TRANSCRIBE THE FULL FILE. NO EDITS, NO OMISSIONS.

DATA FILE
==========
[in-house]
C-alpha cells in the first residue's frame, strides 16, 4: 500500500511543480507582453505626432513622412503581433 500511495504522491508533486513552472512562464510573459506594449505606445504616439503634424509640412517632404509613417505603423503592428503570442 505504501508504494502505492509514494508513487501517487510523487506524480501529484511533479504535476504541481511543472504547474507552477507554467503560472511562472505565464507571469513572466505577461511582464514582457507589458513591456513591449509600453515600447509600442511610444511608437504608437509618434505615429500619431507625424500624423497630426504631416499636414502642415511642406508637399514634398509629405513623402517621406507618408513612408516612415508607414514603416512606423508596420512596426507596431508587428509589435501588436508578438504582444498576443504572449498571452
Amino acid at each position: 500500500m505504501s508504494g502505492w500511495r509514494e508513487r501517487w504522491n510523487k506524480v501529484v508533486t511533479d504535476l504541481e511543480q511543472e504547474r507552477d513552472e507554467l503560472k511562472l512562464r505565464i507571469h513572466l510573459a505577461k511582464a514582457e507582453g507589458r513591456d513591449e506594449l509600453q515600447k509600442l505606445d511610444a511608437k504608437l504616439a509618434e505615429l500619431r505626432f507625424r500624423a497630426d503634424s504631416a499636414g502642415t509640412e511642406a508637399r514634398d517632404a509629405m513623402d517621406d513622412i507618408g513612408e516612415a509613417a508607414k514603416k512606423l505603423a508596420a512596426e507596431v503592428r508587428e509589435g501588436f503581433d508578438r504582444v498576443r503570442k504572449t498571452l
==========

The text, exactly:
[in-house]
C-alpha cells in the first residue's frame, strides 16, 4: 500500500511543480507582453505626432513622412503581433 500511495504522491508533486513552472512562464510573459506594449505606445504616439503634424509640412517632404509613417505603423503592428503570442 505504501508504494502505492509514494508513487501517487510523487506524480501529484511533479504535476504541481511543472504547474507552477507554467503560472511562472505565464507571469513572466505577461511582464514582457507589458513591456513591449509600453515600447509600442511610444511608437504608437509618434505615429500619431507625424500624423497630426504631416499636414502642415511642406508637399514634398509629405513623402517621406507618408513612408516612415508607414514603416512606423508596420512596426507596431508587428509589435501588436508578438504582444498576443504572449498571452
Amino acid at each position: 500500500m505504501s508504494g502505492w500511495r509514494e508513487r501517487w504522491n510523487k506524480v501529484v508533486t511533479d504535476l504541481e511543480q511543472e504547474r507552477d513552472e507554467l503560472k511562472l512562464r505565464i507571469h513572466l510573459a505577461k511582464a514582457e507582453g507589458r513591456d513591449e506594449l509600453q515600447k509600442l505606445d511610444a511608437k504608437l504616439a509618434e505615429l500619431r505626432f507625424r500624423a497630426d503634424s504631416a499636414g502642415t509640412e511642406a508637399r514634398d517632404a509629405m513623402d517621406d513622412i507618408g513612408e516612415a509613417a508607414k514603416k512606423l505603423a508596420a512596426e507596431v503592428r508587428e509589435g501588436f503581433d508578438r504582444v498576443r503570442k504572449t498571452l